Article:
With fashion so front and center, she began filling her head with costume ideas long before production began. Her department amassed at least 40,000 images and artifacts from the Gilded Age, she says — "costumes, photography, paintings, real pieces" — to help determine exactly what people wore. Preparing for the series' second season, which premiered October 29, they added even more. "It's an endless encyclopedic education," she says, "that I try to process, present and apply to the story that we are telling."
It's not as simple, though, as mimicking period clothing. "We are builders of personas," Walicka-Maimone explains. Seeking to familiarize themselves thoroughly with the characters so they could dress them appropriately, she and her team asked Fellowes and director Michael Engler (who helmed episodes of Downton Abbey, as well as the 2019 film) various questions such as: where do they come from? What are their interests and circumstances?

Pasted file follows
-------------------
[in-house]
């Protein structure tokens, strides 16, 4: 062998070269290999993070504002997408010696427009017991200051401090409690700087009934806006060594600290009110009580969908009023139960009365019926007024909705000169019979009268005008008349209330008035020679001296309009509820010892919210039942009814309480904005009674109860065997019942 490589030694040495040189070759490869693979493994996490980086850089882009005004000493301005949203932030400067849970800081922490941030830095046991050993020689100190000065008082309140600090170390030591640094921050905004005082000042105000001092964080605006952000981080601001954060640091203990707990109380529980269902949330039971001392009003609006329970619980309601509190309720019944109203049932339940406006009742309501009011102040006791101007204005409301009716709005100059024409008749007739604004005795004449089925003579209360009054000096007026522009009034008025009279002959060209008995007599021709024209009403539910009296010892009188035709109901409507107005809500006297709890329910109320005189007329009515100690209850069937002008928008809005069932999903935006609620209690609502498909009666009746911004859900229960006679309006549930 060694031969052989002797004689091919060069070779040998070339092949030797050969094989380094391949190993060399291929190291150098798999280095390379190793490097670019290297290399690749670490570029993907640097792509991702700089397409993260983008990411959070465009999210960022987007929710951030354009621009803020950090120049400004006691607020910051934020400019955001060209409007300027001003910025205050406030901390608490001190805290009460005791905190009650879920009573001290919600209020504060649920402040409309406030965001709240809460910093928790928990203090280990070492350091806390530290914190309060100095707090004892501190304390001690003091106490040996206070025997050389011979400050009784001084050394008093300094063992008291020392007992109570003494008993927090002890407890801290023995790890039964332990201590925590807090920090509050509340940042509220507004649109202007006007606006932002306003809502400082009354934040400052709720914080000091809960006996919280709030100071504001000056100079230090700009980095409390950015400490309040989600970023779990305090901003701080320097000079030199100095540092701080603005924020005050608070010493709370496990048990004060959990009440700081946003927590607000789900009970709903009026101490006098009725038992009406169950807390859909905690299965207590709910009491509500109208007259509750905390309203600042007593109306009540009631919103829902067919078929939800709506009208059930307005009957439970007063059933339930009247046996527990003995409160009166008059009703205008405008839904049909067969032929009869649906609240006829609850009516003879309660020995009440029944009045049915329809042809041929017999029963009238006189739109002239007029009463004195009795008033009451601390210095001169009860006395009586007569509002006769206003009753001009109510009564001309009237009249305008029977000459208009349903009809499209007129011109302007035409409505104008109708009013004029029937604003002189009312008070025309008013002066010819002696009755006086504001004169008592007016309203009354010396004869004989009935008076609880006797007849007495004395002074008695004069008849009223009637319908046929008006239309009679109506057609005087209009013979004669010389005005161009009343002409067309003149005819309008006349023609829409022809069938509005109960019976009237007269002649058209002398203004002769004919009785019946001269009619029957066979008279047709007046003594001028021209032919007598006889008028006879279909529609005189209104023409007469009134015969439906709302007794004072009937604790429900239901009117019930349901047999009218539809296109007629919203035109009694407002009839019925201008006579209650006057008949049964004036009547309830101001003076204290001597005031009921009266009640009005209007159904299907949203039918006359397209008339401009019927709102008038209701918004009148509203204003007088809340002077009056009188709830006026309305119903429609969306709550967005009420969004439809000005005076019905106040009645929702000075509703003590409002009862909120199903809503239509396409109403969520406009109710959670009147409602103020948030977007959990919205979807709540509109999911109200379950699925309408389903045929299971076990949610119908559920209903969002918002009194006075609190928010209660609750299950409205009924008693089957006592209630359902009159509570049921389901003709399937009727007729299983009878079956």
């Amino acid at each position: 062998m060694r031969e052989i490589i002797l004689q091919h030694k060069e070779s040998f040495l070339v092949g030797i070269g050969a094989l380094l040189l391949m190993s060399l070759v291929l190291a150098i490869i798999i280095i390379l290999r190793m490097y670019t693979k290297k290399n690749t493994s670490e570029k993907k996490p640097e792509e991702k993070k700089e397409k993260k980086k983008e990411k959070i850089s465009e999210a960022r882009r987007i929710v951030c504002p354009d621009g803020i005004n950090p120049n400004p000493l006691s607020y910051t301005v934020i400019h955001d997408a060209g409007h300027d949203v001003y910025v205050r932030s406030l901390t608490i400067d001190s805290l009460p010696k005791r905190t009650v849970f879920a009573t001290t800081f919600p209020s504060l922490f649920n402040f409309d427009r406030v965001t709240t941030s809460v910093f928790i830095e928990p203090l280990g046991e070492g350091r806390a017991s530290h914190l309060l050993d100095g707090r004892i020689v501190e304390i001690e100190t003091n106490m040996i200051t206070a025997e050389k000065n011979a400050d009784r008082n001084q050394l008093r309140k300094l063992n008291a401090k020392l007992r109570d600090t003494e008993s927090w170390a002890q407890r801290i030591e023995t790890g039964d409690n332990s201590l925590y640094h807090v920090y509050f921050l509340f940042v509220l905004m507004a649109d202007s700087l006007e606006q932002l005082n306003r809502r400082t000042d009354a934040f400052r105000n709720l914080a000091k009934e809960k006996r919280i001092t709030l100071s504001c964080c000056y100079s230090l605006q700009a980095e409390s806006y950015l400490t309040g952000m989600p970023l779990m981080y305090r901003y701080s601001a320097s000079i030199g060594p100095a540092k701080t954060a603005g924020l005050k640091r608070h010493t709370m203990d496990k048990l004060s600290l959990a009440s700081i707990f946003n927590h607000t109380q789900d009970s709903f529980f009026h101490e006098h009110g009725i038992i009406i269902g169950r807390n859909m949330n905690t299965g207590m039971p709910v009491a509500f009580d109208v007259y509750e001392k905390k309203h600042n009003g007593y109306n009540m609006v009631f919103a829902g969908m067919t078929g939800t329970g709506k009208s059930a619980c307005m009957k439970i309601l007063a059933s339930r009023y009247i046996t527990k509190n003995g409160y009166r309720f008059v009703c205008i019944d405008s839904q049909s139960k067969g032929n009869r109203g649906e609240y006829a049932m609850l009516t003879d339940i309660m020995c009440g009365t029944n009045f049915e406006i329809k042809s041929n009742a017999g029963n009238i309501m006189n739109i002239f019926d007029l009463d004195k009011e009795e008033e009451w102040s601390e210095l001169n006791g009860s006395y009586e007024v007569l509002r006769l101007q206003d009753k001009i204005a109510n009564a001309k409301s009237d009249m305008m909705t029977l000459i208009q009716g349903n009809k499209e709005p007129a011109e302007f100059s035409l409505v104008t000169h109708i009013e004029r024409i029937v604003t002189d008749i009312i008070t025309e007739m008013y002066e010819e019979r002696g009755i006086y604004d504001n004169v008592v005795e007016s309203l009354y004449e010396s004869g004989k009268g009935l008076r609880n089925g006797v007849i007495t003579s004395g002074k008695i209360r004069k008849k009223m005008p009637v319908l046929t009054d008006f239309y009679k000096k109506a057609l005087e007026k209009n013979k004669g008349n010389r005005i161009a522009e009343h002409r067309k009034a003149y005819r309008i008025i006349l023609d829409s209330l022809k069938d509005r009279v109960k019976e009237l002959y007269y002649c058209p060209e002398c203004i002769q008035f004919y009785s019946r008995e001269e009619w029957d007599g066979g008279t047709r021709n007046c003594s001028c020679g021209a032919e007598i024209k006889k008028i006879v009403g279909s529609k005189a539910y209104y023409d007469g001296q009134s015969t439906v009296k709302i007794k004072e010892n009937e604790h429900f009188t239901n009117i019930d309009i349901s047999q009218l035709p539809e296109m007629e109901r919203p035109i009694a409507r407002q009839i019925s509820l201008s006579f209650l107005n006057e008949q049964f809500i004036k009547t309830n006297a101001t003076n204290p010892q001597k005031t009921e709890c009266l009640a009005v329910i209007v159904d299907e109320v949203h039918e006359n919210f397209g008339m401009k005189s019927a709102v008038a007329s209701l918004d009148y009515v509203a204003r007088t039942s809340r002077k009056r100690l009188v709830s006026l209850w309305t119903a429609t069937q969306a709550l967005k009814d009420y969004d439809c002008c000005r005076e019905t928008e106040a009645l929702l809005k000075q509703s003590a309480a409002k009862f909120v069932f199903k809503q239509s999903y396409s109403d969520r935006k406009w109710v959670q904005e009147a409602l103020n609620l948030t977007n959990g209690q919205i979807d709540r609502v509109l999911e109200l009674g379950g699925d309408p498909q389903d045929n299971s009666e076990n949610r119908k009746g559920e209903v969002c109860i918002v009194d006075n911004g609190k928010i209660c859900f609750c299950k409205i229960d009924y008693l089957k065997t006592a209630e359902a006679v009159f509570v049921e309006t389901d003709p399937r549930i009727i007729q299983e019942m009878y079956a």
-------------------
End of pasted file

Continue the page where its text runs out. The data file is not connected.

Turner (Kelley Curran), for instance, is introduced as a begrudging lady's maid in season one. When she returns in season two, she is wearing the kinds of lavish, cutting-edge fashions she used to dress her former mistress in, which raises eyebrows among society types. Walicka-Maimone decided to push the intrigue even further — weaponizing Turner with something close to impeccable taste. "I arrived at this idea of softening the shell a little bit with this feminine, almost Jackie O approach," the designer says. "I had a blast designing for her."